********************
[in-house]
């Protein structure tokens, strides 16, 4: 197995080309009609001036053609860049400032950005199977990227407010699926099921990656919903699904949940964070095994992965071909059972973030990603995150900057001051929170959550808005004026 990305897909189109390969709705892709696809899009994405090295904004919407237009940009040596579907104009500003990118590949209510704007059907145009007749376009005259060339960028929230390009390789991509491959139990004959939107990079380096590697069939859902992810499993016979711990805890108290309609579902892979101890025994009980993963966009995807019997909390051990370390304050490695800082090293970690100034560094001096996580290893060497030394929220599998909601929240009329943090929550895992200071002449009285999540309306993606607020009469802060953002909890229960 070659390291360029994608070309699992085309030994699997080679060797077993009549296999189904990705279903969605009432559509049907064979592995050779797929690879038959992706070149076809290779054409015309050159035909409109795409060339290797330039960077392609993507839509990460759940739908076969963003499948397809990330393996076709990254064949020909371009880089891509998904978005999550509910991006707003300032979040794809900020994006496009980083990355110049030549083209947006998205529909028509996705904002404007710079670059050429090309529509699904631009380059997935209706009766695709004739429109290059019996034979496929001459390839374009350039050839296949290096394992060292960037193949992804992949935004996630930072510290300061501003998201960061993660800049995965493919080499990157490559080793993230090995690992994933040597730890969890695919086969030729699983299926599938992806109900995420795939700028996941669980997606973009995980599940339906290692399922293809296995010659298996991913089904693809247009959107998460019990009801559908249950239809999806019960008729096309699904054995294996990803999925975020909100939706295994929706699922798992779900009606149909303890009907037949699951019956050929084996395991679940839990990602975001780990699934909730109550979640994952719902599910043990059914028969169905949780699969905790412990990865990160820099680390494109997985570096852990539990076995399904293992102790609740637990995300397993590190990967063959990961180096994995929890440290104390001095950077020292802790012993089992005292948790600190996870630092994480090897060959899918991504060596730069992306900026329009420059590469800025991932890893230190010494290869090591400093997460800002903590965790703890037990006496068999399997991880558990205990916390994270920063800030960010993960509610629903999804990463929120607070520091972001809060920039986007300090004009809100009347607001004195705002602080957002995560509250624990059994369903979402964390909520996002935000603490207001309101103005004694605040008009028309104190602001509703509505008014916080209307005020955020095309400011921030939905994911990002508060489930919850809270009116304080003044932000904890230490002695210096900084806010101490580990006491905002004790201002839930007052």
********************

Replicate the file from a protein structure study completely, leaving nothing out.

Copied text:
[in-house]
């Protein structure tokens, strides 16, 4: 197995080309009609001036053609860049400032950005199977990227407010699926099921990656919903699904949940964070095994992965071909059972973030990603995150900057001051929170959550808005004026 990305897909189109390969709705892709696809899009994405090295904004919407237009940009040596579907104009500003990118590949209510704007059907145009007749376009005259060339960028929230390009390789991509491959139990004959939107990079380096590697069939859902992810499993016979711990805890108290309609579902892979101890025994009980993963966009995807019997909390051990370390304050490695800082090293970690100034560094001096996580290893060497030394929220599998909601929240009329943090929550895992200071002449009285999540309306993606607020009469802060953002909890229960 070659390291360029994608070309699992085309030994699997080679060797077993009549296999189904990705279903969605009432559509049907064979592995050779797929690879038959992706070149076809290779054409015309050159035909409109795409060339290797330039960077392609993507839509990460759940739908076969963003499948397809990330393996076709990254064949020909371009880089891509998904978005999550509910991006707003300032979040794809900020994006496009980083990355110049030549083209947006998205529909028509996705904002404007710079670059050429090309529509699904631009380059997935209706009766695709004739429109290059019996034979496929001459390839374009350039050839296949290096394992060292960037193949992804992949935004996630930072510290300061501003998201960061993660800049995965493919080499990157490559080793993230090995690992994933040597730890969890695919086969030729699983299926599938992806109900995420795939700028996941669980997606973009995980599940339906290692399922293809296995010659298996991913089904693809247009959107998460019990009801559908249950239809999806019960008729096309699904054995294996990803999925975020909100939706295994929706699922798992779900009606149909303890009907037949699951019956050929084996395991679940839990990602975001780990699934909730109550979640994952719902599910043990059914028969169905949780699969905790412990990865990160820099680390494109997985570096852990539990076995399904293992102790609740637990995300397993590190990967063959990961180096994995929890440290104390001095950077020292802790012993089992005292948790600190996870630092994480090897060959899918991504060596730069992306900026329009420059590469800025991932890893230190010494290869090591400093997460800002903590965790703890037990006496068999399997991880558990205990916390994270920063800030960010993960509610629903999804990463929120607070520091972001809060920039986007300090004009809100009347607001004195705002602080957002995560509250624990059994369903979402964390909520996002935000603490207001309101103005004694605040008009028309104190602001509703509505008014916080209307005020955020095309400011921030939905994911990002508060489930919850809270009116304080003044932000904890230490002695210096900084806010101490580990006491905002004790201002839930007052």